Writing About Elaine May: An Interview with Carrie Courogen

 

It’s not every day that someone you know writes a biography about one of your favorite filmmakers, let alone one that receives heaps of praise from The New Yorker and several other prominent places, ultimately emerging as a dream summer read for any obsessive cinephile. But delightfully, that’s just what my good friend Carrie Courogen has done. Her new book, Miss May Does Not Exist—the first full scale biography of the famously elusive and brilliant Elaine May—actually had its origins right here on Bright Wall/Dark Room, when she was working on an essay for our Elaine May issue back in 2019 and realized that she had a whole lot more to say.

Carrie has been contributing to BW/DR ever since, as both an editor and a writer, and we’ve had many, many talks about Elaine May over the years, so it was a true honor and joy—and a real full circle kind of moment—to finally get a chance to “officially” sit down and talk with her just a few days after the book was published. We met for a few hours over Zoom earlier this month to discuss Elaine May, writing a biography about someone who doesn’t give interviews,  the journey and inspirations behind the book, and many other things. But we also made plenty of time to talk about Ishtar, because of course we did, like we always do.

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So I guess I was just wondering, to kind of get into the conversation: in the process of writing this book, what did you learn about Elaine May that you previously had all wrong?

I think the one big thing I was wrong about is that, back in 2019, I very much just thought “She’s a victim of Hollywood misogyny.” Like, cut and dry, end of story. But I realized as I was working on this that it’s never that black and white. She isn’t a victim, or not a perfect victim any way, and I didn’t want to be in this mindset of thinking she was just a victim because that completely robs her of her agency and her actions. Like, yes, she was victimized, but she wasn’t a complete victim. She played a part in her demise, for lack of a better word. She played a part in the reasons why she never directed again. That was the big thing that I was always kind of thinking—in the oft-memed words of Oprah: were you silent or were you silenced? And the truth here is… both.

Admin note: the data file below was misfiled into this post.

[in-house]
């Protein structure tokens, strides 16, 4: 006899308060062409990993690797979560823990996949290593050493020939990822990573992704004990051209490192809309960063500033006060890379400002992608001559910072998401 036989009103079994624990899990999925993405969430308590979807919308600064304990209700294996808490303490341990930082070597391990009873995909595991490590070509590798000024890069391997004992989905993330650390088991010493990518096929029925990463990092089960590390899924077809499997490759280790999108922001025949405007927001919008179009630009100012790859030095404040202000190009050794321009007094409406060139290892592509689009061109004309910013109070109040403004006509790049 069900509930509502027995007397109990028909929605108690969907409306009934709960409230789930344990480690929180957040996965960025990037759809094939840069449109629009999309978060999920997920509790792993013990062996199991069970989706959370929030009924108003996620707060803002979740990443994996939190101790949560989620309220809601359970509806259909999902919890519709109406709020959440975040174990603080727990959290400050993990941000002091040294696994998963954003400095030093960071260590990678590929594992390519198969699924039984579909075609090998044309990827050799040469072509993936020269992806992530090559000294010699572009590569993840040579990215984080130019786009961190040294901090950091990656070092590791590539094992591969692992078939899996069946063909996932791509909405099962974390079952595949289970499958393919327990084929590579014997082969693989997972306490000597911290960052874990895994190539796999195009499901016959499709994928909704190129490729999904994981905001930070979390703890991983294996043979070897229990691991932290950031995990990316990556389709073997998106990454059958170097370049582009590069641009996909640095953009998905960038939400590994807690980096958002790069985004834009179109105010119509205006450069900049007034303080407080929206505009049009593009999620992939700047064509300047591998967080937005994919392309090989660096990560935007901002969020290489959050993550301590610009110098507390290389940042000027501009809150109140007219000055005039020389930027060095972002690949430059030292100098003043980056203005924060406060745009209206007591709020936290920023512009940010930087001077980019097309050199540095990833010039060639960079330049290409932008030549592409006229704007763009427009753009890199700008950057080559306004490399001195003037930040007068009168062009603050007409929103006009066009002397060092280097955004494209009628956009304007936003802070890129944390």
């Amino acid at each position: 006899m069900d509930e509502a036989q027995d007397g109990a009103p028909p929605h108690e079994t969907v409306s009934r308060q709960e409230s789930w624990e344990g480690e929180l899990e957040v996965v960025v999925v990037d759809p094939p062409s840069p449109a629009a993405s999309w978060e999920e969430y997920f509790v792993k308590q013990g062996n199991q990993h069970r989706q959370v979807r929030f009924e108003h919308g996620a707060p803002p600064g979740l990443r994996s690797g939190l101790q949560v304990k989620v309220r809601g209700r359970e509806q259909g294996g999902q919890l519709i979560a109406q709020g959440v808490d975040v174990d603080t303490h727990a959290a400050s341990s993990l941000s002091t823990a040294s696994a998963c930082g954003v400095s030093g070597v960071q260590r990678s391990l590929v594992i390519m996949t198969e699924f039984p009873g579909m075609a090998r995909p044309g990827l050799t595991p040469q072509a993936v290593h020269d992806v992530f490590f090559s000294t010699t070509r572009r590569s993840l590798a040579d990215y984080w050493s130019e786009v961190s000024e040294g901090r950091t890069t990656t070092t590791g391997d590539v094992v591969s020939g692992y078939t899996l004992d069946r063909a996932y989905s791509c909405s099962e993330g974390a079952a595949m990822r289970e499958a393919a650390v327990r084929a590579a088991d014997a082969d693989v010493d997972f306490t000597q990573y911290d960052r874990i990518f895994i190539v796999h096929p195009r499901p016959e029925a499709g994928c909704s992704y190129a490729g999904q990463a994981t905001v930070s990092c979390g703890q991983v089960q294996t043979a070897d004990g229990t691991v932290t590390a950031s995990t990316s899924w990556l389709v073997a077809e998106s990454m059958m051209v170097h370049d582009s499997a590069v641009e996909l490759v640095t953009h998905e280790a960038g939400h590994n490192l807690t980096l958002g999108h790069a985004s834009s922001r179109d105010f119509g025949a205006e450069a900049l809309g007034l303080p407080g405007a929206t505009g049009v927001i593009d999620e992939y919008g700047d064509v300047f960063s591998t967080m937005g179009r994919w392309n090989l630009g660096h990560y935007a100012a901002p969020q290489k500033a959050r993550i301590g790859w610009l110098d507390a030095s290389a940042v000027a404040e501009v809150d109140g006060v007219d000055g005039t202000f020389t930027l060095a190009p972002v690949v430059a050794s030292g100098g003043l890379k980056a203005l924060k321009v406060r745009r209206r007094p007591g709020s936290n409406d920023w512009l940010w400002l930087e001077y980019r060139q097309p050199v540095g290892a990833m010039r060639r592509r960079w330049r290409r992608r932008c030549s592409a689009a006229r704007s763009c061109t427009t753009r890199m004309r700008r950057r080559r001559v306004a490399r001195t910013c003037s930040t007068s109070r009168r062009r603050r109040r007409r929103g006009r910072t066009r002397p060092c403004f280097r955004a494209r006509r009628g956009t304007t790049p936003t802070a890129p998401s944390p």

Yeah, I think I had the same basic views as you before reading this book. It’s a really easy narrative to tell and it does have more than a few kernels of truth to it—and you certainly fill those out into even bigger kernels—but I also wonder why I never really questioned that general narrative myself. I mean, given how she lived her life, of course she wasn’t going to be this passive victim just letting people screw her over.

Right. 

I was also really amazed by how much I didn’t know about her in general, despite being such a huge fan for so many years. It’s incredible how much you were able to find—which I’m sure wasn’t easy, especially during a pandemic?

The truth is that it was a little bit easy at times, sometimes too easy. More because—and I said this to so many friends when I was writing this— I think some of the people around her were trying to starve me out, trying to make it seem like they’re being helpful, when really they were just giving me the same lines they’ve always given, thinking I’m not going to end up with enough to write the book. But they didn’t know that I’m an amateur sleuth with limited self control and the entire internet at my disposal—my brain was poisoned by growing up on the internet, for better or worse. 

And then there were other things, of course, like the archive materials at museums and libraries; it was the winter of 2021 and I remember most things were still closed, but a lot of places would send me scans—which in a way was good, because rather than going there and sitting for hours taking dutiful notes, I just got it all, and got to keep it all. The Academy Museum was like my white whale for a really long time because I knew they had so much—I knew they had the Tootsie script, and a bunch of other scripts, and documents and correspondence. Not, obviously, her file, but people she had worked with, she would show up in their files. So that was a situation where I actually had to fly to L.A.—

Yeah, I remember that!

And I had to sit in the Academy library, and take notes on things. I think they somehow made an exception for me though, or maybe it was an error, because I put in my scan request and an extremely new person was like, Sure thing! and scanned pages of the Tootsie script and I was like, no, I don’t need the script, I need the notes on the side. 

Her actual handwritten notes on the Tootsie script? 

Oh, handwritten edits and notes all over it. I still can’t believe—it’s maybe the greatest thing I’ve ever seen in my entire life. 

And what was she like as an editor?  

She’s so blunt, and also so incredibly precise. Painstakingly precise. She has this clarity that she sometimes doesn’t have over her own writing.